Docs, unimplemented features, to-dos. As projects go on, they change their destiny. There are many paths: Snapshot, Upstream, Flythenest, Deprecate, Reboot.
Snapshots: usually read-only, academic exercises; many are created to get upstream FBThrift is a good example of this
Flythenest: project goes on to become "it's own thing;" some of our major projects will have this, and then we'll eventually become "just be a user" like everyone else
deprecate: project served useful purpose, and finishes
Reboot: project starts over again
#9: Understand OSS project lifecycles
We launched 65 new projects in the last couple months. That's about 2.5 projects per week. It is more about quality than quantity, but each has a goal. The is a variety of types of projects; mobile, infrastructure, and programming languages. All are very broad.
MetricsJune 2013July 2014Total Repos129202Followers50.1K97.6KForks11.8K20.7KPull-requests1400 (502 days)1973 (208 days)Issues404 (323 days)427 (186 days)Commits30.7K42.4K
#10: Be open and connected
It has been a pleasure to share our journey with you today.
Q: In the Facebook license, it looked like "for more information."
A: Straightforward BSD license, and a patent grant. We have a patent grant for the developers, same as what happens in the Apache License.
Q: Does Facebook have a Contributor's License Agreement (CLA)?
A: We didn't have slide for the CLA, but it is basically the Apache CLA. It is so users that contributions that came from external contributors were theirs to give. We then have a bot that comes around to do a Github auth. Exactly the same as the Google/Apache process.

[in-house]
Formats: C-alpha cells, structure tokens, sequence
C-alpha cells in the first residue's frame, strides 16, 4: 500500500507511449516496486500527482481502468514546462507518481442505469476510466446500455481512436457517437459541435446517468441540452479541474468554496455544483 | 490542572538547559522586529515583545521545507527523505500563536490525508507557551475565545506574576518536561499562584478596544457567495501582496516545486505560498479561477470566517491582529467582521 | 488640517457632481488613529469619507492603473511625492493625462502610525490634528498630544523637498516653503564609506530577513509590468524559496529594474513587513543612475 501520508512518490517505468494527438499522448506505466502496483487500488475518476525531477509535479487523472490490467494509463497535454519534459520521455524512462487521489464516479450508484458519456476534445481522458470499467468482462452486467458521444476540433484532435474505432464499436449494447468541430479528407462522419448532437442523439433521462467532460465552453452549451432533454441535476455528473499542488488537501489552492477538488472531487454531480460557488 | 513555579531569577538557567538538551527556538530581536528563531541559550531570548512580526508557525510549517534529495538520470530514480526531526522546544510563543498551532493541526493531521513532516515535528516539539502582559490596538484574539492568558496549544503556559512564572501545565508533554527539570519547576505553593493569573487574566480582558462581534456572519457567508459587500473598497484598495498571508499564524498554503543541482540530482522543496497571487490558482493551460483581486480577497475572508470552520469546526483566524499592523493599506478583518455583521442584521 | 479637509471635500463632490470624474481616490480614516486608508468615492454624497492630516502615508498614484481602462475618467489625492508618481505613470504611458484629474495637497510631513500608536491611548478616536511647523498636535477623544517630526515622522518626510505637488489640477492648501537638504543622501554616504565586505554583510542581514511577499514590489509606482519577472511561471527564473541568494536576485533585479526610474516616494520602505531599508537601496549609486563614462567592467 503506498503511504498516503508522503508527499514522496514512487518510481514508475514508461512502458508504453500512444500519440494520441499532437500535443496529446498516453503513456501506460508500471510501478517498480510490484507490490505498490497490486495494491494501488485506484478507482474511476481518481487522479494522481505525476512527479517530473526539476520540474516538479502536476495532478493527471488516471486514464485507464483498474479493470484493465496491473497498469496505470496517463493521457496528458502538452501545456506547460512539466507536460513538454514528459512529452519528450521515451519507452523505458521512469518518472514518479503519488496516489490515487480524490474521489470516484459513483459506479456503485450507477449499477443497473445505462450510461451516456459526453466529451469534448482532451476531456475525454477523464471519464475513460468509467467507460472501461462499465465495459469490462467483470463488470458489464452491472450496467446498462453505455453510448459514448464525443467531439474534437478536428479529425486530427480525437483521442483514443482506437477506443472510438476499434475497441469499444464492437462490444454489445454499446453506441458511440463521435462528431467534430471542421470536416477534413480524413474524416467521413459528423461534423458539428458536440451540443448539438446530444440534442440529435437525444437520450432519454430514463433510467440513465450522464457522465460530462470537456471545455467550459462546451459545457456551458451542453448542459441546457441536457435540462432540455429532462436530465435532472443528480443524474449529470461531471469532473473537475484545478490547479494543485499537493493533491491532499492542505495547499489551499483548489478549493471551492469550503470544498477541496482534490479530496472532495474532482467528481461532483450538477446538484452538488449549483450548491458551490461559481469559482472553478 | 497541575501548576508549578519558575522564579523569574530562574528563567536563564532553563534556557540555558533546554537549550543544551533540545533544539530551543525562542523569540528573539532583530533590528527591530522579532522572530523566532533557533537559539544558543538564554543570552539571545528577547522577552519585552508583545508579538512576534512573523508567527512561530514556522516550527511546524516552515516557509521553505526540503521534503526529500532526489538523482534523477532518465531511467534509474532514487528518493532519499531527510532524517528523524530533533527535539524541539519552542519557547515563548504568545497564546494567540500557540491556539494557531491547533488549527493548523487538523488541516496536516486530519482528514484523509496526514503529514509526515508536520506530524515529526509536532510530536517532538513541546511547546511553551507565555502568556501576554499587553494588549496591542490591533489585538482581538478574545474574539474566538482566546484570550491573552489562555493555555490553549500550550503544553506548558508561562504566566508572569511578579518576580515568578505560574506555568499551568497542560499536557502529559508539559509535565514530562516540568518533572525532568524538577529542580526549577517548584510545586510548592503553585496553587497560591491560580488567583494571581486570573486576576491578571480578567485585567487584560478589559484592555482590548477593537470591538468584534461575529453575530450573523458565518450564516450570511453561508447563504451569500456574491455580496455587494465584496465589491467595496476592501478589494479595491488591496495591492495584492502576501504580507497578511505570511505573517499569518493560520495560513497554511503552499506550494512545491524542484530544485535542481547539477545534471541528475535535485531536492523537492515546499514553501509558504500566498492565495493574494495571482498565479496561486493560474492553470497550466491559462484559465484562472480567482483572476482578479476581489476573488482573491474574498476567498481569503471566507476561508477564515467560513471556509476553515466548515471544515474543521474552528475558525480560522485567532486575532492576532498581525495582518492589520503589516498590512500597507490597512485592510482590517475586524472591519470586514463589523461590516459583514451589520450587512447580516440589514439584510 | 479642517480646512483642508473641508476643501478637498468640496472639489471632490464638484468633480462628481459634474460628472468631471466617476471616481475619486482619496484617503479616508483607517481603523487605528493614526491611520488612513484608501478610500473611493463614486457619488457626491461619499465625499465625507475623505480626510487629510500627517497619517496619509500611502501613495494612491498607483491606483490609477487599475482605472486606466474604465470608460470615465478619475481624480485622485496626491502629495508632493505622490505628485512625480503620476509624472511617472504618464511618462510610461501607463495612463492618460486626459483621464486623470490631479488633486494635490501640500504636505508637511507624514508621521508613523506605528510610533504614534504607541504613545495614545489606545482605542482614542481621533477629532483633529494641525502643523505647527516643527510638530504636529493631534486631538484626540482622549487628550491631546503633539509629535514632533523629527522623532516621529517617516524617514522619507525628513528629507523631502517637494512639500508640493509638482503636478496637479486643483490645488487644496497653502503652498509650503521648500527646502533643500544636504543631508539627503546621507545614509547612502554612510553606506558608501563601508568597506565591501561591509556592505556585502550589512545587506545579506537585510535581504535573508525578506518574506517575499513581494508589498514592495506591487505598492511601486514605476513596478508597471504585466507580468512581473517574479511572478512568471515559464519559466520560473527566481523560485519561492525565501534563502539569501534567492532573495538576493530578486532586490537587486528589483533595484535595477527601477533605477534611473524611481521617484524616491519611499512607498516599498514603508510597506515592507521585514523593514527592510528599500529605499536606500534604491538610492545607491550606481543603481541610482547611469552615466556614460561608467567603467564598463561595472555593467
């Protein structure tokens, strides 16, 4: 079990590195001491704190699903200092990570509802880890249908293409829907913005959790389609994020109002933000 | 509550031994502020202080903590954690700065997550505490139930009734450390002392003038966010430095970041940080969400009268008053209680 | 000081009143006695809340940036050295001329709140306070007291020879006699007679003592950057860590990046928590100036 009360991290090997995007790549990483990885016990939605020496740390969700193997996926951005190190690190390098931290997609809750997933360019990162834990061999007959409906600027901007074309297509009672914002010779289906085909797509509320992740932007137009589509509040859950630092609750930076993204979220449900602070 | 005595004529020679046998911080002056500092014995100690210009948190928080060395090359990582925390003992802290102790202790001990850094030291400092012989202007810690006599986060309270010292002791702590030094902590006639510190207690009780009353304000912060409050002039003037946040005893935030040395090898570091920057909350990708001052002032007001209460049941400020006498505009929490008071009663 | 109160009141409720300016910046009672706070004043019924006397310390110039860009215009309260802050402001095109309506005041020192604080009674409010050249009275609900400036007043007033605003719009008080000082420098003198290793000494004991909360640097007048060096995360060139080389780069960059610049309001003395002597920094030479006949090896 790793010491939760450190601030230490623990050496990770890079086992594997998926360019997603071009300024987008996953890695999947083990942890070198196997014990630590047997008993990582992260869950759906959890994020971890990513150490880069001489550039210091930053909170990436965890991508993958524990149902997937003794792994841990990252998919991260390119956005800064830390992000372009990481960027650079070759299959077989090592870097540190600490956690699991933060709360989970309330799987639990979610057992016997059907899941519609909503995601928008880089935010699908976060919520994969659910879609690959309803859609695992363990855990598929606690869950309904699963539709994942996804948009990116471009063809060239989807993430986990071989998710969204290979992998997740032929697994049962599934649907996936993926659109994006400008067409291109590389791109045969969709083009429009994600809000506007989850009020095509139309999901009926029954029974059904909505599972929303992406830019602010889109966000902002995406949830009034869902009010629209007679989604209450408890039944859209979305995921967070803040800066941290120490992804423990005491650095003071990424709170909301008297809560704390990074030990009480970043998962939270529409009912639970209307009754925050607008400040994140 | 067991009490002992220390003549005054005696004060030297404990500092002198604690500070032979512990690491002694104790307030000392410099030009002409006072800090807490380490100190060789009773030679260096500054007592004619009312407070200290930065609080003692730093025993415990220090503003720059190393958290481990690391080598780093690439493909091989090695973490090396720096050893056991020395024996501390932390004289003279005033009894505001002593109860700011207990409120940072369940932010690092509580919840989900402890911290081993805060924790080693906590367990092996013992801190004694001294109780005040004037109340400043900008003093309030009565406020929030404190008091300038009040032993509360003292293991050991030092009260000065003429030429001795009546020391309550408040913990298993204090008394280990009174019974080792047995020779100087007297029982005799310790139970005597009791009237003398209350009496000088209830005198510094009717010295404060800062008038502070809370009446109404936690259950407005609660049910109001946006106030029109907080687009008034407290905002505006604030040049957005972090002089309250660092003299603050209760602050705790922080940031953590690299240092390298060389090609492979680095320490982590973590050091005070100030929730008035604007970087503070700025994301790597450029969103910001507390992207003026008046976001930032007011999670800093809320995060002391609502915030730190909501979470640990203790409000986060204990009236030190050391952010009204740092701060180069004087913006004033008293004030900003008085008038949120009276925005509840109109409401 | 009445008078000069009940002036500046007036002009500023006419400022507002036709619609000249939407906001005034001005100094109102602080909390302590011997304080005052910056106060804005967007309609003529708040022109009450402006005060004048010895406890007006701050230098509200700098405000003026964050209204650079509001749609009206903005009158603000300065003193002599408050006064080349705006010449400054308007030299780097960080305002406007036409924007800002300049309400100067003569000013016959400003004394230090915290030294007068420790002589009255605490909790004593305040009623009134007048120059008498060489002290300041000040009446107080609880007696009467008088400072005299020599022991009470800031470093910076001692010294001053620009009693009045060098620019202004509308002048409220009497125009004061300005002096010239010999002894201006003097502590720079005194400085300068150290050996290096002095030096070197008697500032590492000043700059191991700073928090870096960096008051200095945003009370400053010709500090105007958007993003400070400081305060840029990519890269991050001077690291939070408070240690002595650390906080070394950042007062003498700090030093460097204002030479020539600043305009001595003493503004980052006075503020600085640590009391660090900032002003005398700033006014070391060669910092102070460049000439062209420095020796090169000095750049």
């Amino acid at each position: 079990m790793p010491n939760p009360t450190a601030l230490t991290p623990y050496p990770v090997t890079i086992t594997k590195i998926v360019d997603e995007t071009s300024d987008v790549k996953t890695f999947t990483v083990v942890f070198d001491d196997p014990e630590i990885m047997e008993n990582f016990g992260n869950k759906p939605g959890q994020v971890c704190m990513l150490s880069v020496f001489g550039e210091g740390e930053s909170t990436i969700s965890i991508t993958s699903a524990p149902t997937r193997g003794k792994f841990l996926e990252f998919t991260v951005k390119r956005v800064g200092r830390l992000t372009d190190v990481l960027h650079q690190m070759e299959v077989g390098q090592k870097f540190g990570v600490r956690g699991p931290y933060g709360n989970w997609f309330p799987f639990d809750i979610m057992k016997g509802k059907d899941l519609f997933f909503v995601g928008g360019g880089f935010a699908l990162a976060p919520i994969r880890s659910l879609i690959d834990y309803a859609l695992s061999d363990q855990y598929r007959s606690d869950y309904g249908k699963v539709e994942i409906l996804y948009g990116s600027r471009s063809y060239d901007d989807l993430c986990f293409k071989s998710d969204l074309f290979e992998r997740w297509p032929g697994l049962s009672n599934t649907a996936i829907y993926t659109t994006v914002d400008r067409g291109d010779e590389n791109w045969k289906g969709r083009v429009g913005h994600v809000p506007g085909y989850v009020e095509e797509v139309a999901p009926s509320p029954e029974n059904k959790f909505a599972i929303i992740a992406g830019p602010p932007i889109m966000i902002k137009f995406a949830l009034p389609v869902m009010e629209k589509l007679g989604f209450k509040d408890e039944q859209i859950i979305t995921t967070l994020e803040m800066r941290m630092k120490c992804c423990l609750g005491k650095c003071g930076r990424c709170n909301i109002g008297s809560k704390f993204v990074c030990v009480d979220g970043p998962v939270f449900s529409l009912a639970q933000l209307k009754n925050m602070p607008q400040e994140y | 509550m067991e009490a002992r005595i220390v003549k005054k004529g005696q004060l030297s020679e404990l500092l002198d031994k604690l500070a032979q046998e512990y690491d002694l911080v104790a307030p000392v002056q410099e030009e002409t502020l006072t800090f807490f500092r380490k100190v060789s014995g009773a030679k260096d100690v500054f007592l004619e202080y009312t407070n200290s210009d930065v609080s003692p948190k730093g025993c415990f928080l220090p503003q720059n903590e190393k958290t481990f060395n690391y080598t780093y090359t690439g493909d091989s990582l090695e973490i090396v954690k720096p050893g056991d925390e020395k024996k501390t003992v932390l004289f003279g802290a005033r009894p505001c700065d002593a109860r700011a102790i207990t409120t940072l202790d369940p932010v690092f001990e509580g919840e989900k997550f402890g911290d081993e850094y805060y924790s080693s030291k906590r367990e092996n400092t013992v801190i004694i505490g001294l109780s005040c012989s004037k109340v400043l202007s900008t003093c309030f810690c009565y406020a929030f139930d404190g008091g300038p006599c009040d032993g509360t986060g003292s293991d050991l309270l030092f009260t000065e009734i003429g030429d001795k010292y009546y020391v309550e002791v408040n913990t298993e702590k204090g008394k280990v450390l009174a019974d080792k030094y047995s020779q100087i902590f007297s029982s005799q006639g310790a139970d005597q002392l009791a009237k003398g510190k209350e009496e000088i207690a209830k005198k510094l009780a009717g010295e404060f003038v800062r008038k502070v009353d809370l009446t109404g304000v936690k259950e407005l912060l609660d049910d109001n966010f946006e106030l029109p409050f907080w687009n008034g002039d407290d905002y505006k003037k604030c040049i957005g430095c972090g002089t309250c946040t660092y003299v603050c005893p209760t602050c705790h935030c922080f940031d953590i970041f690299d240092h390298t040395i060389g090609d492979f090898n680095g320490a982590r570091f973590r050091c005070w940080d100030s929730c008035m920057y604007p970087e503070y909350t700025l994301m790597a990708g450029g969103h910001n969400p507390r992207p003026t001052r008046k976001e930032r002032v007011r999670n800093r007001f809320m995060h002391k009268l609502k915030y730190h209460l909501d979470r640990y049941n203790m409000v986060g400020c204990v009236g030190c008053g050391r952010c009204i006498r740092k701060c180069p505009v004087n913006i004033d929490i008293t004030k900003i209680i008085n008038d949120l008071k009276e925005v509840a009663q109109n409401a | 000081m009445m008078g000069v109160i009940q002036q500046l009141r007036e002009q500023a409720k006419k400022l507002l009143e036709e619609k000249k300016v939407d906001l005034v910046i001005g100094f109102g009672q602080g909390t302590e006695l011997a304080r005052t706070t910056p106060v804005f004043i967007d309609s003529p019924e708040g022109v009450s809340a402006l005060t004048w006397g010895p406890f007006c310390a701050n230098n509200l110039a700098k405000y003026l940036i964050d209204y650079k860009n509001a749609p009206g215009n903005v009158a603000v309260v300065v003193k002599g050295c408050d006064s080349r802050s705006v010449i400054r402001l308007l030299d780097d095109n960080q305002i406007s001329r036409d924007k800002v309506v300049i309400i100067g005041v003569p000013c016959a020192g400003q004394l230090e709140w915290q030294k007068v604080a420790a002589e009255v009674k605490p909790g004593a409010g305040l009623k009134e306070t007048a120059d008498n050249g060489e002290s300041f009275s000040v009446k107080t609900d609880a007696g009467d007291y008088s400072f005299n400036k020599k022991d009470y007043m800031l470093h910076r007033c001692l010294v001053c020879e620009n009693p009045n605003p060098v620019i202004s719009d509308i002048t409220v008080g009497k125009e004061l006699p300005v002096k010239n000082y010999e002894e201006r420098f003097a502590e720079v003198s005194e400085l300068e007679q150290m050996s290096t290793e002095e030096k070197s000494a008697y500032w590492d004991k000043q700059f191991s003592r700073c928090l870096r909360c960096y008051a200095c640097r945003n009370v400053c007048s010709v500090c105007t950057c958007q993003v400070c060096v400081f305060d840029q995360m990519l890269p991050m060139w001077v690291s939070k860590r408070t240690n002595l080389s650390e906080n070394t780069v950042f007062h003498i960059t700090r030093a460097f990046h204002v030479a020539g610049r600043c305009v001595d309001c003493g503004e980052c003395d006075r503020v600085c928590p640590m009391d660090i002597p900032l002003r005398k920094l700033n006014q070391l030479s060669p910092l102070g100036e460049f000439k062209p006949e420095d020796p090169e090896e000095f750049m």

Q: Have we open sourced the GitHub scripts?
A: I knew someone was going to ask that! We'll share as much of that as we can soon.
What is your Background?
Been in the tech industry for years, mostly in mobile. Worked on early early mobile tech, when it was called "WAP." I've been waiting for it to become the next big thing, and it finally has. I joined Facebook about three years ago, working on Mobile Developer relations, talking about app integration.
When it came to open source software, it was serendipity. We saw it needed love, and here I am. I'm still learning a lot as I go along. We try to federate as much activity as we can, and make it as light touch as possible. We're doing better than we were, but we've got a long way to go. We've got lots of projects, but we want to do more, work with more communities, and think more about how we provide stewardship over time.
How do we do more in mobile? We have lots to offer in Android, and we want to continue to run the program as efficiently as possible.
How can people get involved?
This derivative work by Remy Decausemaker is licensed under a Creative Commons Attribution-ShareAlike 4.0 International License.